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It is our great pleasure to share one of our loyal customer's tried and true pumpkin pie recipes! Heather bought a Luxury Pie Pumpkin from us last week and was blown away by its sweetness and texture. She loved it so much she wanted all of you to be able to experience the joy of locally grown pumpkin pie for yourselves this Thanksgiving. Thank you Heather!
Makes 1 Pie
Every year I buy 1 or 2 pie pumpkins, bake them and purée them. I use the purée fresh for Thanksgiving and Christmas pies, and freeze the rest for muffins and things later. One medium-sized pumpkin, like the ones you are selling right now, will yield about 3-½ C pumpkin, enough for 1-2 pies. Pumpkin purée freezes GREAT. It lasts in my freezer to up to a year with almost no degradation of taste.
My favorite recipe has always been the one from Joy of Cooking(mine is the 1977 version). It’s attached. I spent extra time explaining how I do pie crusts (because they are not nearly as hard as people think, especially my way!).
1 medium sized luxury pie pumpkin
1 Cup white flour
1/3 cup butter
1/4 tsp salt
1/2 tsp sugar
2 1/2 cups pumpkin Puree
1 1/2 cups half and half
1/4 cup brown sugar
1/4 cup white sugar (I would use more normally but the Luxury Pie Pumpkin Puree is so sweet!)
1/2 tsp salt
1 tsp cinnamon
1/4 tsp freshly grated nutmeg
1/4 tsp all spice
1/8 tsp ground cloves
3 eggs, lightly beaten
Baking it is very easy: lightly oil a baking sheet with sunflower oil, canola, any neutral oil. Preheat oven to 325°. Cut the pumpkin horizontally into halves, and lay each half, cut side down, onto the baking sheet. Put in the oven and bake for about 45 minutes. Check it then — the stem should sink down easily when pushed, you can just tell when it’s quite soft by sticking a fork into it.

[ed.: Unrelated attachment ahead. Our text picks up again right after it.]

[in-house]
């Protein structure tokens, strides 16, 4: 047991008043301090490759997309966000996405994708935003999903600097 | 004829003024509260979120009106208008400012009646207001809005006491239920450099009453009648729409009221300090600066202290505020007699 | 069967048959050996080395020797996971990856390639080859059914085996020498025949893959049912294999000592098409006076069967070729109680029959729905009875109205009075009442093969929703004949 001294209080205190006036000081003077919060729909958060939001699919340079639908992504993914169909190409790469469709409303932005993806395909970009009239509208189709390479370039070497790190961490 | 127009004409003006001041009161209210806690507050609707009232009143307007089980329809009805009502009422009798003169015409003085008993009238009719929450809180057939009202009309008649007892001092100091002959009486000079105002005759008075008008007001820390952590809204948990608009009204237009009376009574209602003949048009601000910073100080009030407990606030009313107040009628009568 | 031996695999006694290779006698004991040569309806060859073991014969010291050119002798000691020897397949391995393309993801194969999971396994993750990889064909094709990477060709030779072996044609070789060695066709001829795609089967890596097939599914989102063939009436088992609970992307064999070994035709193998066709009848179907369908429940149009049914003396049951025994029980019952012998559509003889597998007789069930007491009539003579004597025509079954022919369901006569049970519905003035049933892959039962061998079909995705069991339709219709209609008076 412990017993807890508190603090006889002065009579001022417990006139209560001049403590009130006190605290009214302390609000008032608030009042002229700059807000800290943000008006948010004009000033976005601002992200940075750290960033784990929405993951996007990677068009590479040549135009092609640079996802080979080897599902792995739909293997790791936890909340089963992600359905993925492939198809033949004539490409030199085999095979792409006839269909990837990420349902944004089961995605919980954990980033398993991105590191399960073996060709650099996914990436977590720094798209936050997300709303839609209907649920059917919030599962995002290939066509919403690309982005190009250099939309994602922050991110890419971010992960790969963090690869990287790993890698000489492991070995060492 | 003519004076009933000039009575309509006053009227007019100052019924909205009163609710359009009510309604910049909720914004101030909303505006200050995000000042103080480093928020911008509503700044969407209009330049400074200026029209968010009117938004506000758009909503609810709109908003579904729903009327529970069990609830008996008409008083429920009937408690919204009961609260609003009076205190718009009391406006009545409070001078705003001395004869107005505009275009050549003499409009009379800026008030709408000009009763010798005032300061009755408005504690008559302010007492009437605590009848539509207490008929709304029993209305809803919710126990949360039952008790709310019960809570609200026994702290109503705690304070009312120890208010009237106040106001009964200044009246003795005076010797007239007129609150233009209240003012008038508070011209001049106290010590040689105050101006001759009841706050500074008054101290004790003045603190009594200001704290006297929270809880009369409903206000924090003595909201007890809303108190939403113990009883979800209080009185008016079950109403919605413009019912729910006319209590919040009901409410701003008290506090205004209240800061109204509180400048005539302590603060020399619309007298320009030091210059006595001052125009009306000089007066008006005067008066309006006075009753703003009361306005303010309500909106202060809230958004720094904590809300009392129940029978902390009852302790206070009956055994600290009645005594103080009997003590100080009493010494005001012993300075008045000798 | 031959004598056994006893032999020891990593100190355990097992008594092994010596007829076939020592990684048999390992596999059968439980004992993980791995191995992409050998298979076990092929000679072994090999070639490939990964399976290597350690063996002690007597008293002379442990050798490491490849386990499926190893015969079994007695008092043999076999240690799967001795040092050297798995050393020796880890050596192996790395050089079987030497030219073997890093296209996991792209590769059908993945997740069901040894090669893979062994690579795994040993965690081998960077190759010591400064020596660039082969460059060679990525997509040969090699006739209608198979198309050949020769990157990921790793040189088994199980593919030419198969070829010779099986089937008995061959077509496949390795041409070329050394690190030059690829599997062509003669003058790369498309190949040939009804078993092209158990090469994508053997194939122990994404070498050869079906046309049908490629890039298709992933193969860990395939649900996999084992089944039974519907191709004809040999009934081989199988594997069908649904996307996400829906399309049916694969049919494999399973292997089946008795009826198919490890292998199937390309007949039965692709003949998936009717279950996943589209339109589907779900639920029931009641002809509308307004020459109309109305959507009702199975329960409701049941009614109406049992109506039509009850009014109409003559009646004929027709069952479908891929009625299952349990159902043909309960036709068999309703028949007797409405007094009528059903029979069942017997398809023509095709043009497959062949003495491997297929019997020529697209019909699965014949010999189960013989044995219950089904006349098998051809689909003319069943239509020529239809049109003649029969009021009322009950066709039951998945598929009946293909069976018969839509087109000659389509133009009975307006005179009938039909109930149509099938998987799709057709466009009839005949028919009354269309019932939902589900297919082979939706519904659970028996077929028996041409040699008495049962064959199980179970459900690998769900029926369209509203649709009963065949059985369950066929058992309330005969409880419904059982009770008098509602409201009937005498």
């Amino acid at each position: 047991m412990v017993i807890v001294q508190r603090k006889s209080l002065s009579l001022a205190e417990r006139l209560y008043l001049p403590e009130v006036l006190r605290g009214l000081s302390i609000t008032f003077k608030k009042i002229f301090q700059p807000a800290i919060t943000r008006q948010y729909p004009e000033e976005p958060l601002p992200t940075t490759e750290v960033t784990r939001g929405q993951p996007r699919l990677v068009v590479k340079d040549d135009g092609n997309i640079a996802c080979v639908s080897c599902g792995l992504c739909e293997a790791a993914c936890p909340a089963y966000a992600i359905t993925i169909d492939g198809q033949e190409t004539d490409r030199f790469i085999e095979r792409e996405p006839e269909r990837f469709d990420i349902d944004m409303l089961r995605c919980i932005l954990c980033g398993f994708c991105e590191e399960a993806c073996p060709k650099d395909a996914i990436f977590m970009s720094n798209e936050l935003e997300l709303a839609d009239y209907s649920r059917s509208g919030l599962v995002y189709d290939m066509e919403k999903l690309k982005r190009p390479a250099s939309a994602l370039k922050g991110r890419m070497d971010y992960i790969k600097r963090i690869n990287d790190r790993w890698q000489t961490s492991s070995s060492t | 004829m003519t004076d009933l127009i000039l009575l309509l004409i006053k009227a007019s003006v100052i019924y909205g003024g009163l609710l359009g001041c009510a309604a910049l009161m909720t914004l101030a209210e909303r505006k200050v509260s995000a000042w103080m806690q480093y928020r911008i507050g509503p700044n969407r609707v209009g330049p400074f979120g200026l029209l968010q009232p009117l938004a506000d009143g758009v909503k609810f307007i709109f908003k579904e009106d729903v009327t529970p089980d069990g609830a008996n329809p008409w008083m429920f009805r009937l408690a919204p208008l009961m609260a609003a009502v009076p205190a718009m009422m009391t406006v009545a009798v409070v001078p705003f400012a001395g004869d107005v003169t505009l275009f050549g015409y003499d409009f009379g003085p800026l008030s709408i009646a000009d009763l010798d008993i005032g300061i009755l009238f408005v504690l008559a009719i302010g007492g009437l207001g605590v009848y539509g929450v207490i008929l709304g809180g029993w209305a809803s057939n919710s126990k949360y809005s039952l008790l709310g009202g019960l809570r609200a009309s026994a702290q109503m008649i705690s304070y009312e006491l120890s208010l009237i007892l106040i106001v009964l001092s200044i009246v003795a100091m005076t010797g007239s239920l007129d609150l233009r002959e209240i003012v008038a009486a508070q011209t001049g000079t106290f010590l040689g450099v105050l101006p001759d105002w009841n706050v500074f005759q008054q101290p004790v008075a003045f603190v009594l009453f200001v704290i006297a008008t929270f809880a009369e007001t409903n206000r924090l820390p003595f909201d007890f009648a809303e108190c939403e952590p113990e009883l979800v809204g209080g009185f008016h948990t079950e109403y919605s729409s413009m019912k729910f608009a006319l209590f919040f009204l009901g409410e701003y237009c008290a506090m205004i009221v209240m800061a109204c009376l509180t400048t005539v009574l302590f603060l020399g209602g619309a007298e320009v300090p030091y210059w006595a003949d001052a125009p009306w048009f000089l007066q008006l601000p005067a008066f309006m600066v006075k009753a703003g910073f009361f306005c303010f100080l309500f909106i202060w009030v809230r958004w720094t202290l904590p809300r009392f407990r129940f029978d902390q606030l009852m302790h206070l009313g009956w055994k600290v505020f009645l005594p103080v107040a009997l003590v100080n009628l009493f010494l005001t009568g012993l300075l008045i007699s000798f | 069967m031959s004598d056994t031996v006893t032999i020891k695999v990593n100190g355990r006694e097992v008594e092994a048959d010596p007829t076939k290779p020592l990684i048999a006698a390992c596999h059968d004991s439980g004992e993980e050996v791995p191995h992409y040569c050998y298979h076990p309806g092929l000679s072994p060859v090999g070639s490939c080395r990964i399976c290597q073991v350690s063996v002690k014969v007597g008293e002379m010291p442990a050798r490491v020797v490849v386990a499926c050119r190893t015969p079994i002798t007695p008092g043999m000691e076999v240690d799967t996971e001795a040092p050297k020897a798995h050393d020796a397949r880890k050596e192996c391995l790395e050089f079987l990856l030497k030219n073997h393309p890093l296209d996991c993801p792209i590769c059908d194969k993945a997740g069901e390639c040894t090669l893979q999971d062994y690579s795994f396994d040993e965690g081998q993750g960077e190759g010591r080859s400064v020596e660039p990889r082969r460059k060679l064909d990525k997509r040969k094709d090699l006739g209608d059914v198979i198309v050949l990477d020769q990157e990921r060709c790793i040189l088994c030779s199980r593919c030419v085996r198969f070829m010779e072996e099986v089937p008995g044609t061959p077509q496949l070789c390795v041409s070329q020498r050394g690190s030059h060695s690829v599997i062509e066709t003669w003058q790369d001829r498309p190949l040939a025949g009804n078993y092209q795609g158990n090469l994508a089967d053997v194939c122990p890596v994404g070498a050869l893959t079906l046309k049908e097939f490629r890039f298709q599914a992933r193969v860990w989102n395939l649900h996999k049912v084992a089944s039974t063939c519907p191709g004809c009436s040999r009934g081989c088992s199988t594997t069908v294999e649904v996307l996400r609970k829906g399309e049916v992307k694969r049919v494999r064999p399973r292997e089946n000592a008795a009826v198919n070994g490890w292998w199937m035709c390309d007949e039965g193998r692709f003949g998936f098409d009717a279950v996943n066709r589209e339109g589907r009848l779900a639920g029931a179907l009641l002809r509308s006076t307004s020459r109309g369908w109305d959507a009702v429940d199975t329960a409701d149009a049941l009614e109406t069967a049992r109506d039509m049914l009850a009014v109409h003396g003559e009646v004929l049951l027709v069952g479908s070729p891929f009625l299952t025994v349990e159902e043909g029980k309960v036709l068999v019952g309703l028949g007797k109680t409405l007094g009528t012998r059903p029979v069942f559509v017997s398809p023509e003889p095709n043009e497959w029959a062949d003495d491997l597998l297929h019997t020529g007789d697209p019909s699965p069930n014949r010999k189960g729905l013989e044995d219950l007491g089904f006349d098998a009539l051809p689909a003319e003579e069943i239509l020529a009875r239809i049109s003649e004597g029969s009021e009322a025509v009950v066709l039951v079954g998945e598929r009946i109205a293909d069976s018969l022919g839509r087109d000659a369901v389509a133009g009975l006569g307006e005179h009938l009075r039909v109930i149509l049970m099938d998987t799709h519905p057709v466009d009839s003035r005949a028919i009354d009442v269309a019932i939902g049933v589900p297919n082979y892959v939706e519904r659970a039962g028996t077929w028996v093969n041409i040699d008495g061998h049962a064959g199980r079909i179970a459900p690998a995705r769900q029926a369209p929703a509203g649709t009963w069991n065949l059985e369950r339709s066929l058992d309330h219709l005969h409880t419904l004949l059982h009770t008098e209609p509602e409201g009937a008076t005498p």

Take pumpkin out and let cool slightly. Turn each half over, and gently scoop the seeds and stringiest part from the center of each. Scoop out the rest of the flesh and purée it in a Cuisinart (my preferred way) or blender. It can be hand-mashed, but processing it makes it really smooth.
Work together the butter, salt, sugar and flour until the mixture is lightly combined and the butter creates lumps about the size of small peas or even smaller. This can be done by rubbing it together with your fingers, using a pastry blender or pulsing 6 or 8 times in a food processor.
Put the mixture into a bowl and add about 2-4 Tbsp of cold water, a tablespoon at a time, tossing with a fork. Add water until a handful will hold together when lightly squeezed. Get it well moistened, don't worry about it being super flaky or dry. Baking at a high temperature will dry it out and make it flaky all on its own.
Lightly flour a pie pan sized circle on a clean work surface. Form the dough gently into a ball and lay on the rolling surface. Flatten it gently. Sprinkle with flour. Roll out with a rolling pin, sprinkling it with flour whenever it starts to stick, folding it over once or twice to keep both sides lightly floured. When it is a few inches larger in diameter than your pie pan, gently fold it in half and transfer it into the pan, unfolding to line the pan. Go all around the perimeter of the pan, flooding the pastry that hangs over into a kind of vertical ridge on the edges of the pan. Use your finger to press down the ridge in scallops.
Preheat oven to 425 F
Combine all of the filling ingredients in a large bowl and mix well with a whisk. Pour it into the prepared pie curst and bake at 425F for 15 minutes, reduce heat to 350F and bake another 45 minutes until a knife inserted into the center comes out clean.
Let the pie cool for a half or so. You can serve it with plain whipped cream or whip the cream with a little bit of brandy or Cointreau!
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